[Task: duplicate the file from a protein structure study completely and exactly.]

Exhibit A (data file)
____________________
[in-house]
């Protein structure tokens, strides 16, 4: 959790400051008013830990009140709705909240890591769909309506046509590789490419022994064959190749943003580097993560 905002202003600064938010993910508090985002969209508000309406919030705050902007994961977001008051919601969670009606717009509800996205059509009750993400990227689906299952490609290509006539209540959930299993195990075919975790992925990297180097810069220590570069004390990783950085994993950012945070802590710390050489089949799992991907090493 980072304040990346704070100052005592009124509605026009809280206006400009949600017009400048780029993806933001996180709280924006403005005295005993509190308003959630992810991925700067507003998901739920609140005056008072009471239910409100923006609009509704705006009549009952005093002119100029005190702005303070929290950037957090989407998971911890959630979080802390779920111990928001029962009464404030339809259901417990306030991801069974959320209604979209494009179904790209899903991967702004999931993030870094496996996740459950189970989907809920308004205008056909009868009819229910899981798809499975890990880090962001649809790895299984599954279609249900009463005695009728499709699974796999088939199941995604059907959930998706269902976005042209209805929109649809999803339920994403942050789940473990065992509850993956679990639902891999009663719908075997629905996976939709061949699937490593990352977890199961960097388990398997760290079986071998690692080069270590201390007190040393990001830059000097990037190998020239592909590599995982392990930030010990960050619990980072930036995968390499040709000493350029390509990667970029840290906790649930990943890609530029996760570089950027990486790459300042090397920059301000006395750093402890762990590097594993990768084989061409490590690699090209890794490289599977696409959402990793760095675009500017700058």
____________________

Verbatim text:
[in-house]
């Protein structure tokens, strides 16, 4: 959790400051008013830990009140709705909240890591769909309506046509590789490419022994064959190749943003580097993560 905002202003600064938010993910508090985002969209508000309406919030705050902007994961977001008051919601969670009606717009509800996205059509009750993400990227689906299952490609290509006539209540959930299993195990075919975790992925990297180097810069220590570069004390990783950085994993950012945070802590710390050489089949799992991907090493 980072304040990346704070100052005592009124509605026009809280206006400009949600017009400048780029993806933001996180709280924006403005005295005993509190308003959630992810991925700067507003998901739920609140005056008072009471239910409100923006609009509704705006009549009952005093002119100029005190702005303070929290950037957090989407998971911890959630979080802390779920111990928001029962009464404030339809259901417990306030991801069974959320209604979209494009179904790209899903991967702004999931993030870094496996996740459950189970989907809920308004205008056909009868009819229910899981798809499975890990880090962001649809790895299984599954279609249900009463005695009728499709699974796999088939199941995604059907959930998706269902976005042209209805929109649809999803339920994403942050789940473990065992509850993956679990639902891999009663719908075997629905996976939709061949699937490593990352977890199961960097388990398997760290079986071998690692080069270590201390007190040393990001830059000097990037190998020239592909590599995982392990930030010990960050619990980072930036995968390499040709000493350029390509990667970029840290906790649930990943890609530029996760570089950027990486790459300042090397920059301000006395750093402890762990590097594993990768084989061409490590690699090209890794490289599977696409959402990793760095675009500017700058």